Class Dismissed: How Class Divides are Changing Beijing

Last week, the Beijing municipal government announced a “red line” for population. By 2020, the population of the city will be capped at 23 million. The sticky wicket here is that the current population figures are based on the number of official residents, or holders of residence certificates.  That number is about 21.7 million but doesn’t include the “floating population” of semi-legal residents and migrant workers. They don’t have residence certificates and, like undocumented workers around the world, are undercounted when the census takers come around.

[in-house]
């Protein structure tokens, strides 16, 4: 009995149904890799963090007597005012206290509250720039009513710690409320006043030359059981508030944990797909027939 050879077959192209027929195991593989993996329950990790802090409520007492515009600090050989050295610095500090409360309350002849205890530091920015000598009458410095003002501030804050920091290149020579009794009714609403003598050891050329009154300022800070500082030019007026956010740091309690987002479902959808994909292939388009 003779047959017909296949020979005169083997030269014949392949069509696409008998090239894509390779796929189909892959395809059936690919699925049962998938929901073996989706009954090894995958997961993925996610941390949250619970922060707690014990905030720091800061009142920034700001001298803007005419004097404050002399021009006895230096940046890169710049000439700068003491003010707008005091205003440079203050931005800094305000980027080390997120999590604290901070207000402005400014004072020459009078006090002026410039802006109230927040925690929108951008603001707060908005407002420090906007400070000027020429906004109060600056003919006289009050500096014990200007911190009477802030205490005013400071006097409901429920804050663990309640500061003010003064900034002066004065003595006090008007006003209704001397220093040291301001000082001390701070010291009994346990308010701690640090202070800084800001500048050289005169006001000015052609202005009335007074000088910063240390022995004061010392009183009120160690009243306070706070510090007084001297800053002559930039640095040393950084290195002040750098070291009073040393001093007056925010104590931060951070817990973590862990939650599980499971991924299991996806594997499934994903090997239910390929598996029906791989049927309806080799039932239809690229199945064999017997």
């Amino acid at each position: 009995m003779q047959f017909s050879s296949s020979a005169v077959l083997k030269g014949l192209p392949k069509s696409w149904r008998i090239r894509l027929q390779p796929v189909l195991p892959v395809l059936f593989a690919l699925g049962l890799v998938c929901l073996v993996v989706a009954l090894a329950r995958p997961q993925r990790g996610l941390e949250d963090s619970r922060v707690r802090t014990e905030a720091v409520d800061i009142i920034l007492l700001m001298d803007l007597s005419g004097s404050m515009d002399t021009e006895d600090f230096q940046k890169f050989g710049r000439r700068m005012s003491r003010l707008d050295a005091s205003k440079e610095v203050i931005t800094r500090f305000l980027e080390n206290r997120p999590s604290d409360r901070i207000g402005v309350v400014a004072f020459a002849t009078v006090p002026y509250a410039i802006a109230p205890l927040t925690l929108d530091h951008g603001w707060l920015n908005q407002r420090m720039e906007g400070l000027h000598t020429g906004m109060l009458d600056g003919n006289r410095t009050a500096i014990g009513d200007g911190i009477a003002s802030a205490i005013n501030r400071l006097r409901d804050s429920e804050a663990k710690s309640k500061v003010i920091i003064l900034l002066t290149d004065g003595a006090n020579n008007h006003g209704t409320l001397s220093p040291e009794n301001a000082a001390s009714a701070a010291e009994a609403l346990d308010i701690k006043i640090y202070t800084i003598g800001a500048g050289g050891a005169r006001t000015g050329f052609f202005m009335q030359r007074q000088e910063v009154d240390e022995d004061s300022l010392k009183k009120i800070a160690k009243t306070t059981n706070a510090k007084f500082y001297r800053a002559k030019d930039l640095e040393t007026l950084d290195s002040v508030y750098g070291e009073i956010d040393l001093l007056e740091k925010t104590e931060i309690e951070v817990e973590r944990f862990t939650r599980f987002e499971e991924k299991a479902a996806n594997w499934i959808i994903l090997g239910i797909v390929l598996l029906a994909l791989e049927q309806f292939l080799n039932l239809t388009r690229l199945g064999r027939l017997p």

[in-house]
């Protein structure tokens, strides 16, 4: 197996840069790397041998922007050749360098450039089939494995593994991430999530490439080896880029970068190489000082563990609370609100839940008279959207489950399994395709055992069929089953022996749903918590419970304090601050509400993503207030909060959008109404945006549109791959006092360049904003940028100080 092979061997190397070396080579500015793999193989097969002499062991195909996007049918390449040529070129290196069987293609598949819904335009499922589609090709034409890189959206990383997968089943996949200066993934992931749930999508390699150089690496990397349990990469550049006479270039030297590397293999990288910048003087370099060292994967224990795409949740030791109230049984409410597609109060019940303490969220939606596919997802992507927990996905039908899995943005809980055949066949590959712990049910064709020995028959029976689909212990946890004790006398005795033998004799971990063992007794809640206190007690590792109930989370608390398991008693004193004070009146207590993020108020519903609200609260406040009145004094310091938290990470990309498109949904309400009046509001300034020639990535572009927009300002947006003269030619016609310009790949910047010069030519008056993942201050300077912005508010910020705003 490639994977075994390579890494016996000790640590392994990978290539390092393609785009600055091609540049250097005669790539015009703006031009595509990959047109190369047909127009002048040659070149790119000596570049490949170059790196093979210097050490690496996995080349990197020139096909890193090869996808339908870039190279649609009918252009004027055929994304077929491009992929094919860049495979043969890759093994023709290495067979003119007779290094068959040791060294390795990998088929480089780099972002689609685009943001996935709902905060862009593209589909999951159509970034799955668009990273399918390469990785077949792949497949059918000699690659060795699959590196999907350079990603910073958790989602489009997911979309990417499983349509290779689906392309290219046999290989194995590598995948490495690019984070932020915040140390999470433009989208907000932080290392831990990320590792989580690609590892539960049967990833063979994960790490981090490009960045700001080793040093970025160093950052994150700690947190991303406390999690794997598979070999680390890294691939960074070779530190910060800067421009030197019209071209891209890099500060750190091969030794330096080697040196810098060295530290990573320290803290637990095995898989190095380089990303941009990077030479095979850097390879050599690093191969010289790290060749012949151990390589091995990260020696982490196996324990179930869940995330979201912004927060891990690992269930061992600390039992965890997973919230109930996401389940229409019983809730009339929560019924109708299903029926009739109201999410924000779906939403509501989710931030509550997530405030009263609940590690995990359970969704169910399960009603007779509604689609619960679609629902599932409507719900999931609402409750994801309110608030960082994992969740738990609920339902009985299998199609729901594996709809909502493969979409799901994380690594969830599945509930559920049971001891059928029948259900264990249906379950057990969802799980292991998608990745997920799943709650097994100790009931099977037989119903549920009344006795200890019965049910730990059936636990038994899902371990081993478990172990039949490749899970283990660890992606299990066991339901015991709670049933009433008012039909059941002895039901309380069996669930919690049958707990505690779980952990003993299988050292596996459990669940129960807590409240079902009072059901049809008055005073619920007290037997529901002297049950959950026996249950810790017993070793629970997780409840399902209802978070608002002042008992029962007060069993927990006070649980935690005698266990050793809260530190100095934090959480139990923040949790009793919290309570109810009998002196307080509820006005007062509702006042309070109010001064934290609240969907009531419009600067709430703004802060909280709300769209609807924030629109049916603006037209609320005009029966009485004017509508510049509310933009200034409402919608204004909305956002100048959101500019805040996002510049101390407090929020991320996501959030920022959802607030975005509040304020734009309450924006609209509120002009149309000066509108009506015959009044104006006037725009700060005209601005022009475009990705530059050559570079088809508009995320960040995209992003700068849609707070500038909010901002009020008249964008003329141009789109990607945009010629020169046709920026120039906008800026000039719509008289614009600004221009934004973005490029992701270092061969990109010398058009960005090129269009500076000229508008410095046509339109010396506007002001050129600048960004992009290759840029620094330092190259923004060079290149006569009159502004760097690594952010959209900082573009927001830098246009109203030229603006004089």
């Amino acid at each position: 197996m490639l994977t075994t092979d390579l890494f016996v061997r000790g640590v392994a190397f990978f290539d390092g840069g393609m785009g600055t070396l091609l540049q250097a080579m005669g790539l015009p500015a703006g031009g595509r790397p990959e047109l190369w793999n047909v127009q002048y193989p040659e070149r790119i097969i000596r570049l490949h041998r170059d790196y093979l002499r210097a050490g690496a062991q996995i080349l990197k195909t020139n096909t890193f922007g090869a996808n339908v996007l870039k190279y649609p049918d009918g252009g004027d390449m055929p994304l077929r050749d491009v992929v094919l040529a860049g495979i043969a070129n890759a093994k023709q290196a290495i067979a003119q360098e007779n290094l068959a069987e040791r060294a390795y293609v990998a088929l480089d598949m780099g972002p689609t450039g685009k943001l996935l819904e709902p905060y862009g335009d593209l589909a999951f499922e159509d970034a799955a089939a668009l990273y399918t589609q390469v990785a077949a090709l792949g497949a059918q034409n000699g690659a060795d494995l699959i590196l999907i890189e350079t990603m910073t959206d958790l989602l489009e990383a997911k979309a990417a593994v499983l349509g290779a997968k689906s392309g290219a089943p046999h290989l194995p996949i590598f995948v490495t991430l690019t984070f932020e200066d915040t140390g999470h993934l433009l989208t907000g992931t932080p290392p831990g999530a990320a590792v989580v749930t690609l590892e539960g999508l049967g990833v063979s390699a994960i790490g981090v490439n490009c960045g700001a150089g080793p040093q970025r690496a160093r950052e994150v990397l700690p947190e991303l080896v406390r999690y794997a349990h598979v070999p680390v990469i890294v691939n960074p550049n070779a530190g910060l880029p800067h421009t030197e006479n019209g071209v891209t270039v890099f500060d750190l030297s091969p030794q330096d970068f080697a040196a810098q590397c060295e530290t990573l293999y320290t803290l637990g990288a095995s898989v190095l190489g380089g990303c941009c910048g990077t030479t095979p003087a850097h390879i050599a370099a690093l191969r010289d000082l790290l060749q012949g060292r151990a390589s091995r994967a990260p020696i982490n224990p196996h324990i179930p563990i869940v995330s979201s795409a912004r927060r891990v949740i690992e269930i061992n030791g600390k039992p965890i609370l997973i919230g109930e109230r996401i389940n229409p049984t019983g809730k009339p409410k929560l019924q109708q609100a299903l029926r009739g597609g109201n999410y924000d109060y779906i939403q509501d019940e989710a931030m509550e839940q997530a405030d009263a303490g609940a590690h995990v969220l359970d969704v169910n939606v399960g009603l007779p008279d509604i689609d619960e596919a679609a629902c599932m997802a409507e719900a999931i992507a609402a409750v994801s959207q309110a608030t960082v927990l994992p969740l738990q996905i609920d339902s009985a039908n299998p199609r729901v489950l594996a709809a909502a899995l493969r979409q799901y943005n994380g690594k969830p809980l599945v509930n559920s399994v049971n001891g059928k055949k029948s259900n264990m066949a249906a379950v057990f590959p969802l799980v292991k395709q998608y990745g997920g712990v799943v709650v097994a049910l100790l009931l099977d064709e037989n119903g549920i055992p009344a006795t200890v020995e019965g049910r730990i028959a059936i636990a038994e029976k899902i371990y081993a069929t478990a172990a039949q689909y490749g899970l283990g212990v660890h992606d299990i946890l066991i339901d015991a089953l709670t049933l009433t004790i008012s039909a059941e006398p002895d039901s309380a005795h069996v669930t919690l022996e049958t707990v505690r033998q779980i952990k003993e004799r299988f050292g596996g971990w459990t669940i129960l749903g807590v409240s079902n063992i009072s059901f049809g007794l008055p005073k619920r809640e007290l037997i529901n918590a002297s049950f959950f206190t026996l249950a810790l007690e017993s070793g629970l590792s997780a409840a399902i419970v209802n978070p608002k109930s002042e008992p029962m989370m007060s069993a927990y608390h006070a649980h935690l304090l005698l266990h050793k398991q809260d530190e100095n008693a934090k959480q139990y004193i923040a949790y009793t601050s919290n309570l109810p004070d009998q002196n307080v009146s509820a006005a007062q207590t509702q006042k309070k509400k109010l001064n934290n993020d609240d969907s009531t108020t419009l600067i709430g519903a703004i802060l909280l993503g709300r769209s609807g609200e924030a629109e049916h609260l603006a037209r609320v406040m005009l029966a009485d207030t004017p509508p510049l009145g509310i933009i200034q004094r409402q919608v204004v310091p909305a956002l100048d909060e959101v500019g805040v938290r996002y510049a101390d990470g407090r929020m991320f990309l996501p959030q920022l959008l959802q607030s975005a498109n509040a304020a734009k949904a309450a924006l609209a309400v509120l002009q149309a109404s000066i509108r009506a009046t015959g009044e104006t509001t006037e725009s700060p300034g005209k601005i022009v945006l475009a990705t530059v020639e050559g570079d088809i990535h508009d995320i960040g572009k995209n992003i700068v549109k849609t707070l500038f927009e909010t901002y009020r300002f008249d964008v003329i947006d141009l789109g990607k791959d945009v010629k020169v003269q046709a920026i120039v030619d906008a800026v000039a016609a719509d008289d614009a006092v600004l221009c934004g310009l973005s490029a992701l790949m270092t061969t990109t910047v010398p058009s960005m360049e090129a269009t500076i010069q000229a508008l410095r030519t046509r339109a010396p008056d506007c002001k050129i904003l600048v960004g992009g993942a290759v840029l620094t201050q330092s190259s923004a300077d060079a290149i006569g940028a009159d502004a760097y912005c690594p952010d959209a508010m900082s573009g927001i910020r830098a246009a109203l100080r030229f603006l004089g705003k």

Estimates vary, but the actual population of the city may already be north of the 23-million-people red line. This means that instead of simply slowing in-migration, the new policy may require the government to take coercive measures to move folks already here out of the city. We’ve seen one aspect of this policy in the closure of many low-end businesses throughout Beijing’s neighborhoods, exactly the kinds of businesses owned, operated, and staffed by economic migrants from other parts of the country.

It is possible that some of Beijing’s haves will cheer this policy as a raising of the drawbridge. Fear of being swamped by the rural masses has long been at the core of class anxiety in urban China.

But a city is more than just the upper middle class.